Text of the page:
Operating Model



IT models on a spectrum moving forward over time

IT deployment in investment firms has been substantially reactive, with firms trying to marshal technology to capture efficiencies in the face of legacy issues. The issue going forward is increasingly about developing the skills and procuring the systems to keep up in the technology arms race.


  • So far, IT has been helpful but not game-changing to investment firms. The Fintech Disruption scenario outlines how we expect smart machines and systems, data analysis, and inference to play a disruptive and at times destructive role in finance’s evolution, in the jobs performed, and in ways of working. This is emphatically the case with technology in distribution and strongly the case with technology applied to the investment process.
  • The spectrum of IT dependency by investment firms ranges from operating models that are simply IT supported to models where IT is central to the business model. IT dependency will steadily progress from the former to the latter state during the next 5–10 years.
  • Among our survey respondents, 31% say technology management is the most important factor in terms of strategic importance for investment firms in the next 5–10 years. In Asia, this figure is 40%.
  • Data and analytics strategies cover front, middle, and back office functions. A key decision is whether technology is bought or built. Control over costs is improved by outsourcing, but control over outcome is improved by insourcing, and these issues must be accurately appraised and balanced.
  • In this narrative, IT spending across the industry grows faster than revenue or other costs. Firms are likely to incur very high costs when adapting and replacing legacy systems to improve inter-connectedness and weak cyber-security.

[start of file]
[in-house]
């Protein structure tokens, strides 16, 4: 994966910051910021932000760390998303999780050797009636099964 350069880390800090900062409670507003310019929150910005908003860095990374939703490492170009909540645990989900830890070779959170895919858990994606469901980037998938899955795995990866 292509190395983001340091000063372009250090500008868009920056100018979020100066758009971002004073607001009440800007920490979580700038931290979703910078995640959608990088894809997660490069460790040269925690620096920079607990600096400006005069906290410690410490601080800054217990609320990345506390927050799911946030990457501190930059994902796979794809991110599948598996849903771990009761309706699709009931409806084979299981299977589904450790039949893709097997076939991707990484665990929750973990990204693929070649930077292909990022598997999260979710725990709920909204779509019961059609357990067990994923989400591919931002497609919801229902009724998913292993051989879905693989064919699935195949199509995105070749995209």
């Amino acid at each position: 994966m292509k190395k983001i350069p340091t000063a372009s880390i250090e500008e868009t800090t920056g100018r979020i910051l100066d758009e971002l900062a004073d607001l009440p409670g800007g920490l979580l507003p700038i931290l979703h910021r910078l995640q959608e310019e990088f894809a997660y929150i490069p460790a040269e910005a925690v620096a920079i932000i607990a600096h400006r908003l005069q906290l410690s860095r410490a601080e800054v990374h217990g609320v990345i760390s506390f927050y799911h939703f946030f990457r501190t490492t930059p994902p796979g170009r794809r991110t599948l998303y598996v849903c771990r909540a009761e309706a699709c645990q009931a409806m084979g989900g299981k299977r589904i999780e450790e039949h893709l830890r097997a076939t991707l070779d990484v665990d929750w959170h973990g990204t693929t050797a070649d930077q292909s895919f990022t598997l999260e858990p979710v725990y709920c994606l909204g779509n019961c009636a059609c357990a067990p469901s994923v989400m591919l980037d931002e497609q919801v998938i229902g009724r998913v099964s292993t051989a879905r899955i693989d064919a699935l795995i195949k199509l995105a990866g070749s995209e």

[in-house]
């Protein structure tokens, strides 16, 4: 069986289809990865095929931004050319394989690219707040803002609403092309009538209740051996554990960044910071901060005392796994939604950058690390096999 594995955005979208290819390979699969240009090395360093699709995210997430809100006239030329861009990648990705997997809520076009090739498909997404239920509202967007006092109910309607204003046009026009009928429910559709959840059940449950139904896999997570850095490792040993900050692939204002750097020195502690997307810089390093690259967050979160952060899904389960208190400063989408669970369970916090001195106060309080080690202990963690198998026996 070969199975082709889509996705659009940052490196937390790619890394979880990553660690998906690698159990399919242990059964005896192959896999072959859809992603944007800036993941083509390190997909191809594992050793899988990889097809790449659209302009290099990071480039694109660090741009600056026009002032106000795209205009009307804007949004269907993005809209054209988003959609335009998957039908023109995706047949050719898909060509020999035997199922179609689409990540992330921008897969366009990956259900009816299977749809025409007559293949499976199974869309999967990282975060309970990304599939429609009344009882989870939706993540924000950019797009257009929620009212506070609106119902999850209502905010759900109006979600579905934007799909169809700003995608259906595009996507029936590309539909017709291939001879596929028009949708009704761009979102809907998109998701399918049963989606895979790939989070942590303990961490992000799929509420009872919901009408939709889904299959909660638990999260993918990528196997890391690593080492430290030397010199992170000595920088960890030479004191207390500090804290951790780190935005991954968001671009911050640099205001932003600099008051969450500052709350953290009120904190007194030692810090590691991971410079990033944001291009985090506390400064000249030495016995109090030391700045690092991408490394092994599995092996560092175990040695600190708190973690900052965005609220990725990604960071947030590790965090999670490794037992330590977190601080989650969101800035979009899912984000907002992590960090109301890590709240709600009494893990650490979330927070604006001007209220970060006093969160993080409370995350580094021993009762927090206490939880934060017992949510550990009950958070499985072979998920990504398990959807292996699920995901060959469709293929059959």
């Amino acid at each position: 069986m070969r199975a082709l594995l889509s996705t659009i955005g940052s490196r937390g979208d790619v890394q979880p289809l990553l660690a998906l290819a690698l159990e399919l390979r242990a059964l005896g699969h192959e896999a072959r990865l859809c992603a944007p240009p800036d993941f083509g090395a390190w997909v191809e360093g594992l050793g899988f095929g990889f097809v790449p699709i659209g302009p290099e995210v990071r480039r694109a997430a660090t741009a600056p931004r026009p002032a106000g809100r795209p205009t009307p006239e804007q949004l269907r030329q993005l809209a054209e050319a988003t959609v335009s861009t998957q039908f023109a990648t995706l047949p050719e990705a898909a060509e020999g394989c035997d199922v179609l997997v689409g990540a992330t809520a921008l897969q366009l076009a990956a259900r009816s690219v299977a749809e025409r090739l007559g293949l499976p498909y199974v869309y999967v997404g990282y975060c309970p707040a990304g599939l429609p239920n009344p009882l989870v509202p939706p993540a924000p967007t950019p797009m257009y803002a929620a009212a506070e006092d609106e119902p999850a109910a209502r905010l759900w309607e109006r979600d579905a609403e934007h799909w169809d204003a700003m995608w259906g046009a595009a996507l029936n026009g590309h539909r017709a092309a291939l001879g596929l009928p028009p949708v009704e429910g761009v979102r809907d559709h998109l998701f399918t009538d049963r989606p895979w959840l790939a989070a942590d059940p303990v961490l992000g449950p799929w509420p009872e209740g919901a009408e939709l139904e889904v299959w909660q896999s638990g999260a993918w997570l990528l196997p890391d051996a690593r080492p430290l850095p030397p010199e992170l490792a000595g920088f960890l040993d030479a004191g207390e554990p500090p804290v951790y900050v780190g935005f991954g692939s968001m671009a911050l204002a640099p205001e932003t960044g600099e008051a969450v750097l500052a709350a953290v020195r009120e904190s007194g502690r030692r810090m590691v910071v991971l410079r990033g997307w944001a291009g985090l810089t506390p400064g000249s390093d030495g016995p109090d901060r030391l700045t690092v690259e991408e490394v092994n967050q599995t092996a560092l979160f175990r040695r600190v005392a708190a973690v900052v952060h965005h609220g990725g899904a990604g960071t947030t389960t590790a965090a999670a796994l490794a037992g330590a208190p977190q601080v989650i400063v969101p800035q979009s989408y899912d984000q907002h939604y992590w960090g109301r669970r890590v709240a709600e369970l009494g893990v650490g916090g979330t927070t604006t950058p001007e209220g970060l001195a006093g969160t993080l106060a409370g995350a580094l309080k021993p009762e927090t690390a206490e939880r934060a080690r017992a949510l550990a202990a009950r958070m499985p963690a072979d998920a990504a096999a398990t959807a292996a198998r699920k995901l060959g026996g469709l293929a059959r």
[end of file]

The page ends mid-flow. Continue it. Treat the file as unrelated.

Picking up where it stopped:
• Firms must meet the challenges introduced by fast-moving technology companies—often start ups that develop an innovative technology or process to address a part of the investment value chain in which there are inefficiencies or clients’ needs are not met.
  • A particular opportunity is for firms to use technology’s unparalleled reach to make customer relationships more personal and more service oriented.
  • In The Next Generation of Trust (CFA Institute 2018), the demand from retail clients for technology was seen to grow in every market and across every age group. In 2018, 48% of investors globally said that in the coming years, they want a tech platform to implement their own strategy more than they want human advisers to help them navigate markets. This is a fast-moving trend that firms ignore at their peril, even if people will still play a critical role.
  • A people-plus-technology model adds more value than either the people-only or technology-only models. People skills evolve to deepen situational fluency and machine-friendly interactions. The model is of technology serving the human elements—respect, transparency, communication, knowledge, experience, and trust—rather than trying to unwind or obscure them.